The third block of options specifies the default certificate request attributes. As you can see from the example below we have only specified a challenge password along with its minimum and maximum length.

[ req_attributes ]
challengePassword = A challenge password
challengePassword_min = 6
challengePassword_max = 20

The final configuration block specifies the X.509 extensions to be used when requesting an X.509 certificate. As the first certificate we shall be creating is a Certificate Authority (CA) certificate we shall specify the options required to create such a certificate.

[ v3_ca_req ]
basicConstraints = critical, CA:TRUE, pathlen:0
subjectKeyIdentifier = hash
authorityKeyIdentifier = keyid:always, issuer:always
crlDistributionPoints = URI:
keyUsage = keyCertSign, cRLSign
nsCertType = sslCA, emailCA, objCA

More information on the X.509 v3 certificate request configuration options can be found in the openssl manual using the command below.

lisa man 1 ssl-req

Creating the root Certificate Authority (CA) certificate

Now that we have completed the configuration of the Certificate Authority and the Certificate Signing Request settings we can generate a self-signed certificate to be used by this CA. The example command below will create such a certificate with a lifetime of approximately ten years using the options we specified when configuring the CSR section. As you can see the openssl application will prompt for a password as well as the fields required by the CSR and will offer the defaults we specified in the configuration file.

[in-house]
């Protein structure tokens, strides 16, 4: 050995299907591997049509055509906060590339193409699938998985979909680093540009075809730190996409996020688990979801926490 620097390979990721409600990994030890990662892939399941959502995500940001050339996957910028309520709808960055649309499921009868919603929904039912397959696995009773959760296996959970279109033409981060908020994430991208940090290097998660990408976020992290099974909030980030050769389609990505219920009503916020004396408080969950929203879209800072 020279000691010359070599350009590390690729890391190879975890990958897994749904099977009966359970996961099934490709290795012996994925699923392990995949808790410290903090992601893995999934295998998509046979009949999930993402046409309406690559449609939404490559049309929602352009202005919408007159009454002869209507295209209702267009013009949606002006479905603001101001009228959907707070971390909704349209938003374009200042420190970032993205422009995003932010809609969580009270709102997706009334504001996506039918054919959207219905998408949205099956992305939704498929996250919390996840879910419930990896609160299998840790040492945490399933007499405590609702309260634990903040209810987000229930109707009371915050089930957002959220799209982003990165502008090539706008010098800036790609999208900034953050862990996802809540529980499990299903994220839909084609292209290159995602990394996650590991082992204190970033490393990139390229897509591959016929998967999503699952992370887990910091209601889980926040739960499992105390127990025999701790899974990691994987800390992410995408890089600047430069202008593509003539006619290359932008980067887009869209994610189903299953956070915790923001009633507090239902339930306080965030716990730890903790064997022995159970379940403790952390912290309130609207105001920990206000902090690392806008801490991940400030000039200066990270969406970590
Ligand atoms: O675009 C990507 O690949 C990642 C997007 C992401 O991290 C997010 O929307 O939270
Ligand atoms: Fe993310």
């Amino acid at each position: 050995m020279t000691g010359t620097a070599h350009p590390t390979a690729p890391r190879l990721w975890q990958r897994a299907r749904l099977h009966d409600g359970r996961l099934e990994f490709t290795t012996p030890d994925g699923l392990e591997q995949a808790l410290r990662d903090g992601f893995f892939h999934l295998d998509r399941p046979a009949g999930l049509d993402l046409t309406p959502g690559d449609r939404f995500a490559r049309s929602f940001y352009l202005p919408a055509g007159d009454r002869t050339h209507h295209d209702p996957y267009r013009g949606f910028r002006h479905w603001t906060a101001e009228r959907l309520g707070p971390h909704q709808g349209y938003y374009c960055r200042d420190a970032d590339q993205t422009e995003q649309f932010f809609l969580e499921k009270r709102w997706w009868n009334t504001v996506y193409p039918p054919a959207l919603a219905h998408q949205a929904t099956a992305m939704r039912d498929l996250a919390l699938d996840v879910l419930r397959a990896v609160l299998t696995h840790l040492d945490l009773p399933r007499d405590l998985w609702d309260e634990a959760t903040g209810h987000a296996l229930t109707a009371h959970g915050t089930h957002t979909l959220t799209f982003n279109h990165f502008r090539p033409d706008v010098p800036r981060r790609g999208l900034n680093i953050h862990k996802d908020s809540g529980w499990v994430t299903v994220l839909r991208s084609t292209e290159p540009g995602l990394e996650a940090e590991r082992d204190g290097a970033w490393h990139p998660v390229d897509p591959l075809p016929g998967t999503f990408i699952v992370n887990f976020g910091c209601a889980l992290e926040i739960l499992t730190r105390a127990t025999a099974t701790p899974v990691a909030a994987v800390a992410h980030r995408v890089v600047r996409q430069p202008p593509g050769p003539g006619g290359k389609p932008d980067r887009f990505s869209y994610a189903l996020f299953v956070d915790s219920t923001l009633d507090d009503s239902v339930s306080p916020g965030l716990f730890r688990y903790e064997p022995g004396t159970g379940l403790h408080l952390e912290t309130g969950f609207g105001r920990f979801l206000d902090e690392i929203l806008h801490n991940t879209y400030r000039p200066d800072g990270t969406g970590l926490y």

lisa cd /etc/certauth/hacking
lisa hacking openssl req -new -x509 -days 3650 -out certificates/cacert.pem -keyout private/cakey.pem
Generating a 4906 bit RSA private key 
writing new private key to 'private/cakey.pem' 
Enter PEM pass phrase: 
Verifying - Enter PEM pass phrase: 
You are about to be asked to enter information that will be incorporated 
into your certificate request. 
What you are about to enter is what is called a Distinguished Name or a DN. 
There are quite a few fields but you can leave some blank 
For some fields there will be a default value, 
If you enter '.', the field will be left blank. 
Organisation Name (eg, company) [Hacking Networked Solutions]: 
Country Name (2 letter code) [GB]: 
State, Province or County (full name) [Cambridgeshire]: 
Locality Name (eg, city) [Cambridge]: 
Organisational Unit Name (eg, section) []:Certificate Authority 
Common Name (eg, YOUR name) []:Hacking Networked Solutions Root CA 
Email Address [] 

Assuming that the command completes without error a private-key file, encrypted with the PEM pass phrase and a self-signed certificate suitable for use by the CA will have been created and placed in the correct locations.